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         Capitol Reef National Park, UT (July 2009)
Overall Rating: B
Grand Wash Boulder
    Capitol Reef National Park is not the most exciting national park but you'll probably pass by it on a tour of southern Utah.  While overall the park is not that interesting it provided one of the best family hikes we've ever taken.

We approached Capitol Reef from the west on a very harrowing drive.  Harrowing on the inside as five-year-old Emi reached  her car travel limit and decided the best entertainment was to give her brother blunt force trauma to the head with a stiff plastic toy.  Upon losing her weapon Emi commenced a thirty minute screaming fit which only ended temporarily when her mom handed her a new weapon in the form of the portable DVD player.  Though I would have to agree with her that bonking Sean on the head is much more entertaining than watching Dora the Explorer.

The drive was more harrowing on the outside as we rose out of the Escalante River canyon.  I scoffed at the thirty mile-per-hour speed limit as we emerged onto the top of the canyon walls on a straight and level road.  A minute later I was doing twenty and praying the steering didn't fail.  The narrow two lane road capped a mesa of the same width.  It was like driving down a thousand foot high balance beam!

Except for our great hike in Grand Wash, Capitol Reef has little to offer.  The attractions Chimney Rock and Twin Boulders offer nothing but evidence the National Park Service is desperate to name every boulder and outcropping.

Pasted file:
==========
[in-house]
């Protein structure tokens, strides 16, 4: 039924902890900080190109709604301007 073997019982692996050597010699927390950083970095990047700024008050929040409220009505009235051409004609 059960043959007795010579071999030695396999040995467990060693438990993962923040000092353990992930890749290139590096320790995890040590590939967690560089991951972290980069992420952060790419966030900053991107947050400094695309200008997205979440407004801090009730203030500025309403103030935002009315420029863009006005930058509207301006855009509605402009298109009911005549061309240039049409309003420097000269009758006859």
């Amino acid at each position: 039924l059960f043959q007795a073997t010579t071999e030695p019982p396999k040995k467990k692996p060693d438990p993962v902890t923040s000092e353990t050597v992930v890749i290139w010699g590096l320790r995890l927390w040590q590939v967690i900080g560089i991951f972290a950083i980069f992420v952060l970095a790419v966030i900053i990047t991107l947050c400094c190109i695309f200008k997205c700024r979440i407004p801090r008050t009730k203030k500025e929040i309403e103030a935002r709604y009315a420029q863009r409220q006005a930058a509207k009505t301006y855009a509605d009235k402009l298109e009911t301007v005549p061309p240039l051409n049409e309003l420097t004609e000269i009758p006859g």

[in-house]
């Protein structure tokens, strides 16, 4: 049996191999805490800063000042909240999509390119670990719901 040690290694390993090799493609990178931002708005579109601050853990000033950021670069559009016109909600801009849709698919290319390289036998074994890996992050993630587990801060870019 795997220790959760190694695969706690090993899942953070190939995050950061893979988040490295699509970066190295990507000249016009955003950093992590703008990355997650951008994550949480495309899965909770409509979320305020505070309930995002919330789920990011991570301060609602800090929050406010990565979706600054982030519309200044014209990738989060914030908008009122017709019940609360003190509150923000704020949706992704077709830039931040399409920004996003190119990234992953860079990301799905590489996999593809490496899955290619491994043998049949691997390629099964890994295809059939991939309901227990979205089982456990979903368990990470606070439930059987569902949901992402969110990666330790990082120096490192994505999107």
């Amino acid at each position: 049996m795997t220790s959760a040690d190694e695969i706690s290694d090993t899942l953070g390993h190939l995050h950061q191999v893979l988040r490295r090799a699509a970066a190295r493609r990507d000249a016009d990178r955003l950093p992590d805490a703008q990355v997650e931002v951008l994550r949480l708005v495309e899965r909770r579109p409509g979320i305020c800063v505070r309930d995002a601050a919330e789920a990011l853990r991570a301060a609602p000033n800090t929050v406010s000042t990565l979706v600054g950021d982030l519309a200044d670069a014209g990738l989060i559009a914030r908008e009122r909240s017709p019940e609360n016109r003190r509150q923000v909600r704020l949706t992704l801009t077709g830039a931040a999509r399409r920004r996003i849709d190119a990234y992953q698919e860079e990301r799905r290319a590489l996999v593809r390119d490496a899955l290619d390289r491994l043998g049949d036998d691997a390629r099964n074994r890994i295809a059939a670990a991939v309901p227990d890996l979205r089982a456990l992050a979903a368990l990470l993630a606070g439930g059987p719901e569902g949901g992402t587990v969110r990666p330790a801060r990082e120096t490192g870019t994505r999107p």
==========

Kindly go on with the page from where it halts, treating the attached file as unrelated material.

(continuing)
The scenic drive is anything but.  It's a God forsaken place.  A strip mine or a WalMart parking lot would be an improvement.

Of course, we had to stop to see the park's namesake: Capitol Dome.  It is a white mound of rock identical to the several adjacent mounds of rock.  I can't figure our why they picked the one for the important moniker.

Luckily, I didn't listen to the moaning when I announced we were taking a hike.  We hiked several miles down a dry wash which cuts right through the spine of mountains which split the park.  The wash forms a deep canyon, at one point narrowing to eight hundred feet high and twenty feet wide.  The canyon walls were riddled with shallow caves and outcroppings which the kids enjoyed exploring and climbing.  The highlight was surprising a bighorn sheep right by the trail as we rounded a bend.  Even Toni and Emi who weren't up for the walk had fun sitting in the shade and building stone cairns with the smooth river stones.  You never know what will happen when you manage to get the family out of the car.
-  Brian


Gotta Go!
1) Grand Wash Trail
2) Rim Rock Inn
3) White Knuckle Drive

Skip It!
1) Senic Drive
Grand Wash Alcove

Big Horn Sheep

Family Grades
Toni (Mom) - B -  "I enjoyed my one-on-one time with Emi building the stone cairns.  It was a place where you need to make your own fun."

Sean (10 yrs) - A - "It was fun to run through the sand from the trail to the car.  It was also fun to climb the rock walls."

Kyle (9 yrs) - B- - "It was really hot, but the caves cooled us down.  The Bighorn Sheep were really cool."

Emi (5 yrs) - A+ - "It was fun making the stone people and it took lots of work so I thought everyone would like it."

Grand Wash Trail,  Rim Rock Inn,  White Knuckle Drive,  Scenic Drive
Rent a Boat on Lake Powell
Why Go
1)  A great family hike, level with lots to do and see.